Richard Neal, Chairman of the United States House of Representatives Ways and Means Committee, wrote a letter asking the Government Accountability Office to provide feedback on cryptocurrency use in retirement plans. The lawmaker stated that defined contribution plans such as the 401 (k) allow savers to include cryptocurrency in their plans. However, concerns have been raised about crypto’s volatility, lack of oversight, and the limited oversight.
Neal requested that the GAO compile a list listing crypto-friendly firms for their 401(k), with an indication of how much they are used. Neal also requested a description of how cryptocurrency is administered in these plans, as well as an assessment of their regulatory oversight and guidance. The GAO publishes analysis and recommendations on a variety of important issues to the U.S. legislative. The GAO’s findings are not legally binding.
Neal’s letter follows a statement by Marty Walsh, Labor Secretary, to the House Education and Labor Committee, that his department was considering a rulemaking regarding crypto in retirement plans. In March, the Labor Department (DOL), in compliance assistance release, promised that it would conduct an investigation into plans that allow participants to invest in cryptocurrencies or related products.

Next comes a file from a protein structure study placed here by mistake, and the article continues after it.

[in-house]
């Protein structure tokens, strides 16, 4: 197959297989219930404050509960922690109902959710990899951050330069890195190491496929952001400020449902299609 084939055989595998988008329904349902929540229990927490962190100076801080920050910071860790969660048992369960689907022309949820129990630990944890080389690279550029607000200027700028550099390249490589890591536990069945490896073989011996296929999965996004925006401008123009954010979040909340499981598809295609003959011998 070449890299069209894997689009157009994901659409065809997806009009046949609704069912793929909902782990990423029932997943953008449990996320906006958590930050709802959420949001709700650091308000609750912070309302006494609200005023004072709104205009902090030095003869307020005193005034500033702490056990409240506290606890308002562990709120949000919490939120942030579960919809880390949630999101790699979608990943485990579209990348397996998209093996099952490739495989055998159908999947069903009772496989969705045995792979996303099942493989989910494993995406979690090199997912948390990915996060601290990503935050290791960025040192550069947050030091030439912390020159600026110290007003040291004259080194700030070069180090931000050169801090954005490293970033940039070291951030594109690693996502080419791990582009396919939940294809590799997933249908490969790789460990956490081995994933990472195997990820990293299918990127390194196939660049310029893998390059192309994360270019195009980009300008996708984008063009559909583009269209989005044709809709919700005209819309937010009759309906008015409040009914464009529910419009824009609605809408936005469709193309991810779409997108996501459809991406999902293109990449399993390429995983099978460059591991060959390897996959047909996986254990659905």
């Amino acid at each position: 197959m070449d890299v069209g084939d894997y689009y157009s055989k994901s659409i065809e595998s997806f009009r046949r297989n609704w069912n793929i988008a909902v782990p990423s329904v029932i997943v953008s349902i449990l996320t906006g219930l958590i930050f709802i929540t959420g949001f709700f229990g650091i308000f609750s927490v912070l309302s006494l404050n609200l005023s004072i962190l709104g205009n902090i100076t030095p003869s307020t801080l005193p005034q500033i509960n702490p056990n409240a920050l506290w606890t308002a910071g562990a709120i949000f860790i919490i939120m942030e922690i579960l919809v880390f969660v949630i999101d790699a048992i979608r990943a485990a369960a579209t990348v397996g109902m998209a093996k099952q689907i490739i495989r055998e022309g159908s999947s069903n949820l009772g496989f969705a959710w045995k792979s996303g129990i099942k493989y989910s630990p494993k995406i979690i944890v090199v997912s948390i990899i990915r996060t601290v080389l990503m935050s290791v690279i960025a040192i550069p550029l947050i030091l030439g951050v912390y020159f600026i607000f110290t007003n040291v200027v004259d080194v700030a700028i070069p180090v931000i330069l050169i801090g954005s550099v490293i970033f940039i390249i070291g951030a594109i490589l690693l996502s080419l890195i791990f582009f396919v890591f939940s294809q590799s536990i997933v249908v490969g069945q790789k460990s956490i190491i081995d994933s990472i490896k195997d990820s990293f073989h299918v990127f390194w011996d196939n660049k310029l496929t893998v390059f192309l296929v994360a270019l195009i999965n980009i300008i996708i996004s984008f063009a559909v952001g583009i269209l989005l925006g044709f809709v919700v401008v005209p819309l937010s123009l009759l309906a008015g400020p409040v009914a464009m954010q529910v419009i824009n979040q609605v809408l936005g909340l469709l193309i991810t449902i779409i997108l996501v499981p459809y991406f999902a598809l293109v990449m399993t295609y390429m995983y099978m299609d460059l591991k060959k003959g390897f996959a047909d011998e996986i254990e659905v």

Fidelity Investments (a major provider of 401(k),) began offering crypto options as part of its retirement plans in April, despite the DOL’s statements. Senator Elizabeth Warren, a prominent crypto skeptic, reacted strongly to the move and demanded explanations on how Fidelty would deal with crypto risks. She also implied that there was a conflict of interests due to the company’s previous involvement in cryptocurrency.
Related: Yellen questions crypto’s role in 401(k), but says Congress could regulate
Tommy Tuberville, a Republican Senator, introduced the Financial Freedom bill in May to stop the DOL intervening in the inclusion of cryptocurrency by plan providers. ForUsAll, a 401(k), provider, sued the DOL in June to have the March Compliance Assistance Release annulled. They cited the Administrative Procedure Act.
Jeff Schulte, CEO of ForUsAll, stated in a statement Tuesday regarding Walsh’s testimony that “While we’re encouraged to see the Department of Labor consider following the proper rulemaking procedure for a change,” […] The DOL does not have the authority to choose winners or losers by trying to ban entire asset types.